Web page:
As the world celebrates Mahatma Gandhi’s 150th birth anniversary, his cardinal belief around non-violence as a way of life, ranging from personal to public and individual to government, needs an unprecedented focus. We live in times of disassociation, the crisis of morality and the rise of sectarian worldview.
As a history student and now a storyteller with the social sector, I have had a mixed relationship with Gandhi and the Mahatma. At school, Gandhi was the first superhero that I discovered through my textbooks that underlined nation in the making moorings of India as it discovered its nationalism through the anti-colonial struggle. Later, as a graduate student of History at Delhi University, I discovered layers of his personality and ambiguities therein. While researching JNU under Late Professor Sabyasachi Bhattacharya, I deliberated with the vision of low-scale, a non-extractive and grounded technological outlook that he believed would be non-violent and sustainable.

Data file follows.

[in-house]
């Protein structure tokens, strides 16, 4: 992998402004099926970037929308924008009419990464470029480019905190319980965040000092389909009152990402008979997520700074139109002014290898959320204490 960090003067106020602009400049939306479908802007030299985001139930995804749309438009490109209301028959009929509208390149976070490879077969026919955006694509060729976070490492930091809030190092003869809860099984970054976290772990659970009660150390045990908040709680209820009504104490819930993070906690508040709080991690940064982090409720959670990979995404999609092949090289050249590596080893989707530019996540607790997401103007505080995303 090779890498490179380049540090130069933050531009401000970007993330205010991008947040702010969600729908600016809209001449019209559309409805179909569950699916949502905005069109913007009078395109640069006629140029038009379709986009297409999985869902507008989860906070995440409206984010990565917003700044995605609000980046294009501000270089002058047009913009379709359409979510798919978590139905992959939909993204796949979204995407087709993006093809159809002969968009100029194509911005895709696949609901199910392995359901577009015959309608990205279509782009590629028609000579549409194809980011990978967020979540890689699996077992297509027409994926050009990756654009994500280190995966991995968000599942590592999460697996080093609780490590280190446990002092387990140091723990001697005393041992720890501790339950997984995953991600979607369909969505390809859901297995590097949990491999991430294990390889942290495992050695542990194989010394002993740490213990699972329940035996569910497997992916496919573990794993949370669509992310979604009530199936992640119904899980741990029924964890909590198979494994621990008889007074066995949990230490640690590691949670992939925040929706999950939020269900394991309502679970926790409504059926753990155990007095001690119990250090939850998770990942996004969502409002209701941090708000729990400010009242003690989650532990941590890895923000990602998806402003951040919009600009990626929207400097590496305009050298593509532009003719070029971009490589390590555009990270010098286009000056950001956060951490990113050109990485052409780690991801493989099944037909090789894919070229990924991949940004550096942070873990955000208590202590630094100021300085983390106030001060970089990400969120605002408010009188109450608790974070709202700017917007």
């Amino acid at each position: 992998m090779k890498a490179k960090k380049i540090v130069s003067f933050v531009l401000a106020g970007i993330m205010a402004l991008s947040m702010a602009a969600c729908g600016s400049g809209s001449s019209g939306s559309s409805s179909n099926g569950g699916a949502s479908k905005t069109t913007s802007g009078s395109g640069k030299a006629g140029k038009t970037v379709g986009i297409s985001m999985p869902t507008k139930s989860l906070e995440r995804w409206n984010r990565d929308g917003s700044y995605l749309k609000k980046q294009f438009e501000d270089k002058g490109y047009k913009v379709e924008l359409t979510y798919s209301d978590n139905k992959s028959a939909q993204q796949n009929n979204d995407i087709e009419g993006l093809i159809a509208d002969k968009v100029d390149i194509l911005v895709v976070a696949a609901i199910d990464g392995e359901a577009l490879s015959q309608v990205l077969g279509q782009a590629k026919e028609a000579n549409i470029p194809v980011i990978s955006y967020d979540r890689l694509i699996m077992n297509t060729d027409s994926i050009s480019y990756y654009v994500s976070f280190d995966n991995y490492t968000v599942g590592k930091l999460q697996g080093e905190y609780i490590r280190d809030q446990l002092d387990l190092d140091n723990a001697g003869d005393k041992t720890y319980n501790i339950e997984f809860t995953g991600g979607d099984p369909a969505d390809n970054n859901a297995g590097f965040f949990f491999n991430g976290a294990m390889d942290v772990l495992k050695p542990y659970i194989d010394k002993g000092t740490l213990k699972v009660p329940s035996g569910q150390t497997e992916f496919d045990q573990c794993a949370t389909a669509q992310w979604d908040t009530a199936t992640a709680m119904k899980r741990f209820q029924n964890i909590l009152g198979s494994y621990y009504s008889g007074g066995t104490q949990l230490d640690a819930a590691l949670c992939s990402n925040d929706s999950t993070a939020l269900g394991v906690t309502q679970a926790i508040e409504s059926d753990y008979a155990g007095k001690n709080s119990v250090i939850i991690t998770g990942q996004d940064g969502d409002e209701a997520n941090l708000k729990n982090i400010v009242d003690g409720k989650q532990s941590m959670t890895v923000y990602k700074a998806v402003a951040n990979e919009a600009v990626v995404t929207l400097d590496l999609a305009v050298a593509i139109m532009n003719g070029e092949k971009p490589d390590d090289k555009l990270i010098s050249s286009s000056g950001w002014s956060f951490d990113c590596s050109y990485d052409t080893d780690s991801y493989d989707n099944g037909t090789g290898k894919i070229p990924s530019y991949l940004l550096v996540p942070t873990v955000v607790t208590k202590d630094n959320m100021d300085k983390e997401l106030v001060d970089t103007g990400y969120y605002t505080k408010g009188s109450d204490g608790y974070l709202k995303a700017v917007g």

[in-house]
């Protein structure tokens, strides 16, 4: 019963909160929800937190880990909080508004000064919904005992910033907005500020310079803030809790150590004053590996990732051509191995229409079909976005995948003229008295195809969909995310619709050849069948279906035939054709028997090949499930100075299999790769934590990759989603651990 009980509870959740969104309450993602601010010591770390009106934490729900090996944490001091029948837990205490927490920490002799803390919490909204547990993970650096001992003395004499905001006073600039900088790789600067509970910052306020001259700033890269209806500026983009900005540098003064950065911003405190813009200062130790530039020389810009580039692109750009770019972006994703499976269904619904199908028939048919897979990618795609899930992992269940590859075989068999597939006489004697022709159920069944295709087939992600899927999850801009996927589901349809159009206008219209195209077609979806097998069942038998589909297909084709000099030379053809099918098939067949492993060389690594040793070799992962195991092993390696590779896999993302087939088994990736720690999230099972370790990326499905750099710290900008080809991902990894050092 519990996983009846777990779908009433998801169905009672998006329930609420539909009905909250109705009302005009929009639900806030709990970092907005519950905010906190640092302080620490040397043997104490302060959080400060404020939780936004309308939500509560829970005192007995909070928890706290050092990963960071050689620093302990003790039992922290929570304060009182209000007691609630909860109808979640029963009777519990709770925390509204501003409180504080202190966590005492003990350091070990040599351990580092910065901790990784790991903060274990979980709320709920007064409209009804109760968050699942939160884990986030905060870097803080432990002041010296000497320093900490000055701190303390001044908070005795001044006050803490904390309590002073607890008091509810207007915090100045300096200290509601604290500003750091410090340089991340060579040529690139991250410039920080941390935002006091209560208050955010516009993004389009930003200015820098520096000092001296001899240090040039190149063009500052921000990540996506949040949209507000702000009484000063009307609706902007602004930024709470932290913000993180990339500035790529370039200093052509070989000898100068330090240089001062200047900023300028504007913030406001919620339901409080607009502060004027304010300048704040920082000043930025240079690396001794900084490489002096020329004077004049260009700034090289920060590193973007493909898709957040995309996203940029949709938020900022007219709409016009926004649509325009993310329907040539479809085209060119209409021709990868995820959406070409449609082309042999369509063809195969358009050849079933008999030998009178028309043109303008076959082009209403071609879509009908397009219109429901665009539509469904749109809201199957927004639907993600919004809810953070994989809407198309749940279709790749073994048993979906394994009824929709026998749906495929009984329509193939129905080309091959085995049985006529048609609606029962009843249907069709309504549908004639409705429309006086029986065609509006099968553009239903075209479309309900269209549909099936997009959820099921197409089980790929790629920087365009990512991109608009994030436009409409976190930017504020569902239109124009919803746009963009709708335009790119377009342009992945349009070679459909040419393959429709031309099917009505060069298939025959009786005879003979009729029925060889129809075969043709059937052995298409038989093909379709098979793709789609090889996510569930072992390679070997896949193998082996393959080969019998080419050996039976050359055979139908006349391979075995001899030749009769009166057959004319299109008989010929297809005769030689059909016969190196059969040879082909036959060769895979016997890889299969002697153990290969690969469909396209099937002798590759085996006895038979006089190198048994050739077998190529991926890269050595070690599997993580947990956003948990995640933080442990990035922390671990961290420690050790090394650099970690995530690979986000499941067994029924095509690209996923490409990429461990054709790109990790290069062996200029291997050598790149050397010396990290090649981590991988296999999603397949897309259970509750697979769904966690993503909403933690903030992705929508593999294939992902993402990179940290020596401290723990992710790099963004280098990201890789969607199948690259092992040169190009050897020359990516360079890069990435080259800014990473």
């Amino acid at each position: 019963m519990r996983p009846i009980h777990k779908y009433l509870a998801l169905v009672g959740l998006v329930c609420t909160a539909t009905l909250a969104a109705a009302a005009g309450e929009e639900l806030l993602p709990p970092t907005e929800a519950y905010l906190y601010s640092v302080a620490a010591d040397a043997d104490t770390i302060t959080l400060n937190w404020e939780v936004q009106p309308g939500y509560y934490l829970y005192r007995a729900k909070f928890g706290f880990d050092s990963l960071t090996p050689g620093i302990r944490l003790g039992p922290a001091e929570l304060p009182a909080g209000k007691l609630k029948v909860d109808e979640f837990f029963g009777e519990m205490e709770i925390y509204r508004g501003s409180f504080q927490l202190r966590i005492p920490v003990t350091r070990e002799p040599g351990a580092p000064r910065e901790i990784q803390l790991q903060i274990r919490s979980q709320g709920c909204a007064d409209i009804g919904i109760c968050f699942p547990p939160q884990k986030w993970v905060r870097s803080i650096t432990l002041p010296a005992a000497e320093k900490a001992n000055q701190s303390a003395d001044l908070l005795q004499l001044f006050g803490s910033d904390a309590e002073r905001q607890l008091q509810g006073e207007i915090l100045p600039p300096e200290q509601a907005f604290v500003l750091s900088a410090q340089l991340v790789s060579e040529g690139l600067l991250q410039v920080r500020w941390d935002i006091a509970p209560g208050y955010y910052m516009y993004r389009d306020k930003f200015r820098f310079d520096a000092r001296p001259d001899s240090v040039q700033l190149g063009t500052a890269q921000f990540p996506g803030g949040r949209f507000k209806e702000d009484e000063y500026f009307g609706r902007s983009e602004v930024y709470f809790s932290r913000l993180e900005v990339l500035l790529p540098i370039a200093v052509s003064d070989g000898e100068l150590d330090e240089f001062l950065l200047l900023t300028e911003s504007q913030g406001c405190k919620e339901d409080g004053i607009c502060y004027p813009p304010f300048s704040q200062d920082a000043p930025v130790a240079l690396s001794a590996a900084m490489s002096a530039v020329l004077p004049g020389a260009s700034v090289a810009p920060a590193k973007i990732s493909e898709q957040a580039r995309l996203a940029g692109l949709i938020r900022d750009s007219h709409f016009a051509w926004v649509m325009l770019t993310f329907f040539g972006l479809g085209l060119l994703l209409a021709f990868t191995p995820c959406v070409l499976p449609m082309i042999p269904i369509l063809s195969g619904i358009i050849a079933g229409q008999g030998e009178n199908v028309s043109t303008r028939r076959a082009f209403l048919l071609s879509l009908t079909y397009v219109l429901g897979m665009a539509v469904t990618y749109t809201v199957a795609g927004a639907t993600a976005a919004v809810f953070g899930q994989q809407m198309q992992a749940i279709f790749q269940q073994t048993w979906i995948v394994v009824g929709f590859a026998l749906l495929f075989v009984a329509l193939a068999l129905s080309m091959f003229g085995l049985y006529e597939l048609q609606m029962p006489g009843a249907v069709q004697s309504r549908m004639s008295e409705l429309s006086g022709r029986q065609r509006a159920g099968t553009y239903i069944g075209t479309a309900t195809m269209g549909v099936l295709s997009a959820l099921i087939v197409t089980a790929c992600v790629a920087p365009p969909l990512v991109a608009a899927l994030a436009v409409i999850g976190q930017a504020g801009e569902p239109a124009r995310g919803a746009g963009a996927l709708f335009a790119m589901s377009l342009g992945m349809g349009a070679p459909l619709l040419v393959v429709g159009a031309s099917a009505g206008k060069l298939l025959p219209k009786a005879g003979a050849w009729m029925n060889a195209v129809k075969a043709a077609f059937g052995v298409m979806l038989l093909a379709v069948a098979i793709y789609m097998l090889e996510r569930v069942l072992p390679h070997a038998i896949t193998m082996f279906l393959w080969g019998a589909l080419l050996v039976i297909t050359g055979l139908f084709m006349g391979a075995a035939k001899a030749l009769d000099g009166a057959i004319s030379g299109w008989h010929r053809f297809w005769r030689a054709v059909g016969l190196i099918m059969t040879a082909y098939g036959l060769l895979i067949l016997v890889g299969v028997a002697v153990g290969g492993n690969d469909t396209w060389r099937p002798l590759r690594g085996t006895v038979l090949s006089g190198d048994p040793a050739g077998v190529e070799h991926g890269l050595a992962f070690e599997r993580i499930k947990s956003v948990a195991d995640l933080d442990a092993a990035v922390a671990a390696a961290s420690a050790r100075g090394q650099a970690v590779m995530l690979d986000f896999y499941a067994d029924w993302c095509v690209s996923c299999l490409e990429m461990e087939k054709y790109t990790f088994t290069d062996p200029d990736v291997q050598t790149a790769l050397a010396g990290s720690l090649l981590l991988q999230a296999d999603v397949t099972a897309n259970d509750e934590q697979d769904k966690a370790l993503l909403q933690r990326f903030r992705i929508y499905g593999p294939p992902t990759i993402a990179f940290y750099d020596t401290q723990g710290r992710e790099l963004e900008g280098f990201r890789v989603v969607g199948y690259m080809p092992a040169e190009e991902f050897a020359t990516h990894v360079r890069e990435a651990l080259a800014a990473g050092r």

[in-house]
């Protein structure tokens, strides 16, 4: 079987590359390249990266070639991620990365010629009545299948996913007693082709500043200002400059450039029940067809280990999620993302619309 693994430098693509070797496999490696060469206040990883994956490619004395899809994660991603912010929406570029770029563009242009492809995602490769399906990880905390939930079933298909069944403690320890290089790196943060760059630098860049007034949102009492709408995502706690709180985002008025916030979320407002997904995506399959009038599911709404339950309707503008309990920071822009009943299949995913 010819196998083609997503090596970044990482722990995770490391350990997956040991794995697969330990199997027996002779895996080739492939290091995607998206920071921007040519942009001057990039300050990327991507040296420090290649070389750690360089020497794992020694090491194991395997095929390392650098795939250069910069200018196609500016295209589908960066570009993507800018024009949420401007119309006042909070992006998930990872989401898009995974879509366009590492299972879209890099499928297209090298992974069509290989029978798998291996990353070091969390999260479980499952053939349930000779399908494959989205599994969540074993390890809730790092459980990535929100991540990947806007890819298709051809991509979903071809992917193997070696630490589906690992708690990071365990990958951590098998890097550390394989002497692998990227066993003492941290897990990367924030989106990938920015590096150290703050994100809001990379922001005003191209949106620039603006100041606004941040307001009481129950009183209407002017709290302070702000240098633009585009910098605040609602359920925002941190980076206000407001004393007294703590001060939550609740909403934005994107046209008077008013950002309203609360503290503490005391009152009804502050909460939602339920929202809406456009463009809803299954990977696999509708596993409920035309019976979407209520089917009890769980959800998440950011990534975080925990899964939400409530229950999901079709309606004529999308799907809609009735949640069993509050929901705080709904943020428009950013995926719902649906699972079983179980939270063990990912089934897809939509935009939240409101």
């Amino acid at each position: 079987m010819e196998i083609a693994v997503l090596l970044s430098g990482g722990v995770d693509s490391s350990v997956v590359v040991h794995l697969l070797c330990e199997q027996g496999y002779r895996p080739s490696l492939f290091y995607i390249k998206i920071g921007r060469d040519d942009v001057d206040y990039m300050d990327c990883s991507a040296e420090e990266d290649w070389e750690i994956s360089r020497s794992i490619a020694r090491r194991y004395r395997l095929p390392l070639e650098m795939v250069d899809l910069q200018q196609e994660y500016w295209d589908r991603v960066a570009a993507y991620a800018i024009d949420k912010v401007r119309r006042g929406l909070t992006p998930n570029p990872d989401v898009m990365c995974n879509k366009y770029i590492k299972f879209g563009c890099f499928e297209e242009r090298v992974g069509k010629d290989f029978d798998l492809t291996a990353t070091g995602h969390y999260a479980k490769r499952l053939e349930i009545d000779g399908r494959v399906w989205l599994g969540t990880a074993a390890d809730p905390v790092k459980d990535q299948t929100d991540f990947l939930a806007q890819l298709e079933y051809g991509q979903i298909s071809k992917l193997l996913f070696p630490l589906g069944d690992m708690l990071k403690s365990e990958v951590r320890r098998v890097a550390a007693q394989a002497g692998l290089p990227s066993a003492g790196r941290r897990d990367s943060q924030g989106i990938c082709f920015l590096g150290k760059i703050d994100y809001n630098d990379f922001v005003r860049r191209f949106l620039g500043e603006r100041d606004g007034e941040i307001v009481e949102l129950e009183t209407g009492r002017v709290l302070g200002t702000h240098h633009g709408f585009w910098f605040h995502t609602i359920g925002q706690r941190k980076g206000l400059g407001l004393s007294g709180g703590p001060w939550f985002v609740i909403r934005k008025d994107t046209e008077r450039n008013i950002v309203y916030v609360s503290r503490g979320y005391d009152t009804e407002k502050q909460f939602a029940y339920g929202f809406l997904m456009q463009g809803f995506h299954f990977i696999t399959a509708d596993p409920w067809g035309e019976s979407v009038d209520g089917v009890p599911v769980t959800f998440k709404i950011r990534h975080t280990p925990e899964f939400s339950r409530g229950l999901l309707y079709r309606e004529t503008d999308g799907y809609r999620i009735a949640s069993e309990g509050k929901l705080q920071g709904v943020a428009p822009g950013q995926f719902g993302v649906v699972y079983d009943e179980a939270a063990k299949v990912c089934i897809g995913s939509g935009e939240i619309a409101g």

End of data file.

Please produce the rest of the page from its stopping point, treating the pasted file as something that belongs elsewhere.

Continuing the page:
And now two decades in media and brand storytelling, I continue to be amazed by the depth and conviction of Mahatma’s storytelling that harnessed complex political and economic ideas that made up his worldview, the understanding of the audience and the tools that he used. The larger brand-messages of power within and disempowering the ruler through it, seeking not just independence but the freedom that served the poorest of poorest and creating what we call user-journey through a well-plotted campaign.
Gandhi used a myriad of platforms for all the stakeholders. He wrote excessively (if I can use the word, as one had to read a lot to cover what he said :)), from editing newspapers to writing long correspondences with his contemporary, debating ideas, to providing perfect photo-ops and visual symbols to define the weak but powerful masses.
I urge you to look at the amazing mobilisation great storytelling could create with the Mahatma’s leadership.
#GandhiJayanti #GandhiAt150 #MahatmaGandhi